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Radioactive shipment finally moved

A shipment of highly radioactive cobalt-60 has finally been safely recovered after sitting in the cornfield where it was found a week ago after being dumped by truck thieves in central Mexico.

Juan Eibenschutz, director general of the National Commission of Nuclear Safety and Safeguards, said a robot was used to scoop up the dangerous material and deposit it in a safe container for transporting to a nuclear waste treatment facility.

"It's been recovered, and it's on its way to the waste site," he said.

Mr Eibenschutz had earlier said the cobalt-60 was still in the field because emergency workers had not been able to get the robot close enough due to bales of corn stalks in the field. He said workers were clearing a path.

"Things turned out well," he said a few hours later. "The operators of the robot prepared everything and were able to secure the material."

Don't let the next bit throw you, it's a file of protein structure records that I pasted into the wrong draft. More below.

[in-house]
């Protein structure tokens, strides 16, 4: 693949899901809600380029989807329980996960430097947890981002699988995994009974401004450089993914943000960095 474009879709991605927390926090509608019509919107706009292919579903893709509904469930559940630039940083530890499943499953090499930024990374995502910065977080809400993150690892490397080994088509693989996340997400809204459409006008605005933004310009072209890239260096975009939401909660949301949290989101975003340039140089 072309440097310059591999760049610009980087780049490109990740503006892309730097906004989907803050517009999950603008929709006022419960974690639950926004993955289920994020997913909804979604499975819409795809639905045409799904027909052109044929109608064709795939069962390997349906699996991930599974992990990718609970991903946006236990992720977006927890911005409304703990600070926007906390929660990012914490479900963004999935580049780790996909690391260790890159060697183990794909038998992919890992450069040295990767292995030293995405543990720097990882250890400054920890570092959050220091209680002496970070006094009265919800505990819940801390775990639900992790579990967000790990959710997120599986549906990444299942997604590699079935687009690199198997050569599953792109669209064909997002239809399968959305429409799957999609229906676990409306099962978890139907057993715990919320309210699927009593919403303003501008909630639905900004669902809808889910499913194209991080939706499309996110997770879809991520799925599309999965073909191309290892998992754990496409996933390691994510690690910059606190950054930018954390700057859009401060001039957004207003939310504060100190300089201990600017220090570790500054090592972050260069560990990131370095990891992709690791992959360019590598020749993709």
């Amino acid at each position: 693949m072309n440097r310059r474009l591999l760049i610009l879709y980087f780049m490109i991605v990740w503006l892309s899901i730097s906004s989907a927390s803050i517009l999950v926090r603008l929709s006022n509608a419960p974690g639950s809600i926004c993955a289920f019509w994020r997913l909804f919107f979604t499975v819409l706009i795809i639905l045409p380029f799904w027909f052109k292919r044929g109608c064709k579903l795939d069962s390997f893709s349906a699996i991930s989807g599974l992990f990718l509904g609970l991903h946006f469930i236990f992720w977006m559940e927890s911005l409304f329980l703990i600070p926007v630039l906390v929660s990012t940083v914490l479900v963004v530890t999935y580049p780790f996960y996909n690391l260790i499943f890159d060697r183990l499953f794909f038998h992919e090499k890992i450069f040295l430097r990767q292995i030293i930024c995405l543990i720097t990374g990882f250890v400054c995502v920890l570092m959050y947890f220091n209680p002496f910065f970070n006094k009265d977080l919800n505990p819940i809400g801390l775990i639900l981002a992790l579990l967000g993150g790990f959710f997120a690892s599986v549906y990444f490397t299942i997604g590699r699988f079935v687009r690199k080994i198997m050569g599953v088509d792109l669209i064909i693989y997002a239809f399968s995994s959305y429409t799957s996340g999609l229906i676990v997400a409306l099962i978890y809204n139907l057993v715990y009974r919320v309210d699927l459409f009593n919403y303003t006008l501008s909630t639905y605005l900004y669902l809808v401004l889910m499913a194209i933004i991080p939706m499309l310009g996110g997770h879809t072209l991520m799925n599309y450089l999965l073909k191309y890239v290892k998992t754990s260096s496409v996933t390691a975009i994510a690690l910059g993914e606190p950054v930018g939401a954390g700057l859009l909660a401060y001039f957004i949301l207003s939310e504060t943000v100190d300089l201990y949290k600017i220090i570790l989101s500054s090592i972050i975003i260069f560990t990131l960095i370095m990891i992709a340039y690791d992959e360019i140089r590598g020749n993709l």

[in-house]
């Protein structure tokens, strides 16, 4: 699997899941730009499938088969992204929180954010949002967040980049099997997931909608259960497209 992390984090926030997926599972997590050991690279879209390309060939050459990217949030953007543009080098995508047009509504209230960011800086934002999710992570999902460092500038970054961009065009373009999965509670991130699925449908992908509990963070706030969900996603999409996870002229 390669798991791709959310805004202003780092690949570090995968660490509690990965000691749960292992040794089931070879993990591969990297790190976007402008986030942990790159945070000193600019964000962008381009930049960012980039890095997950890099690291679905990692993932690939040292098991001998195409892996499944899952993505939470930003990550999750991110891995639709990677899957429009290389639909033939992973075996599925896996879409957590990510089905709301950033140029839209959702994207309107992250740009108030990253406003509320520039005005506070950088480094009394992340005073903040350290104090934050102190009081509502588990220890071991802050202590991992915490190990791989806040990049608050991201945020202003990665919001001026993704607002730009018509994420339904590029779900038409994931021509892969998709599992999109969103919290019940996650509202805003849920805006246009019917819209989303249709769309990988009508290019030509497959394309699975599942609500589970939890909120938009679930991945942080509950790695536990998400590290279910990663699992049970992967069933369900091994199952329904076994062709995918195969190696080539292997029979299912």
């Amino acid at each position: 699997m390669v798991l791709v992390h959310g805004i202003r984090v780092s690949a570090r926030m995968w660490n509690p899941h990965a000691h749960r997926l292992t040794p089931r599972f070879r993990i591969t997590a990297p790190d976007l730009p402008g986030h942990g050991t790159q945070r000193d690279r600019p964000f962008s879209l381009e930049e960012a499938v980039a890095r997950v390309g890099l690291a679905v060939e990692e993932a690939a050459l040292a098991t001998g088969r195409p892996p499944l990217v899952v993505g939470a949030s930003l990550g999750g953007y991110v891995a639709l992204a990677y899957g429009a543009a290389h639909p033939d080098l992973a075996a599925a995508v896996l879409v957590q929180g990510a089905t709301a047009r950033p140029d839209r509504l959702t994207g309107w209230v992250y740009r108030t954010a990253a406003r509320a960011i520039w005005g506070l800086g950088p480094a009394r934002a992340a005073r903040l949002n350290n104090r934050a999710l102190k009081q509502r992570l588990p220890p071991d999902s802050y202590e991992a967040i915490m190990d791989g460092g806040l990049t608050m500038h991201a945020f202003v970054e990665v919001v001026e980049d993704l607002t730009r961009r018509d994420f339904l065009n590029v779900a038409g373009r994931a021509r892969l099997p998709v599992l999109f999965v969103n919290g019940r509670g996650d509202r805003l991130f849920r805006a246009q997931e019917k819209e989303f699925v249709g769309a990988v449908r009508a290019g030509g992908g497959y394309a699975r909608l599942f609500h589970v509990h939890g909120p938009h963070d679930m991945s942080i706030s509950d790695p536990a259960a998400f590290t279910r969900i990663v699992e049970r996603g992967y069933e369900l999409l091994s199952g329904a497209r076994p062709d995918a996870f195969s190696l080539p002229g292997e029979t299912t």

A farmer is being checked at a hospital after showing signs of radiation exposure, Mr Eibenschutz said. The man, who lives in the nearby farming town of Hueypoxtla, told authorities that he handled the material after finding it in the field and started feeling sick soon after.

The cobalt-60, which was from obsolete medical equipment used in radiation therapy, was being transported to a waste facility by a truck that was stolen at gunpoint on December 2 when the driver stopped at a filling station in Hidalgo state.

Two days later, authorities found the truck abandoned in neighbouring Mexico state. The thieves had removed the cobalt-60 from its protective container and left it nearby in the field about half a mile from Hueypoxtla, a town of about 4,000 people.

Officials have said the material posed no threat to the town, saying it was dangerous only in close proximity.

On Monday, a federal judge ordered five people held for 40 days under a form of house arrest pending possible charges.

Four of the detainees are suspected in the theft of the truck and the fifth was allegedly a possible buyer of the stolen vehicle, said an official with the Attorney General's Office.

The farmer exposed to radiation is not a suspect, authorities said.

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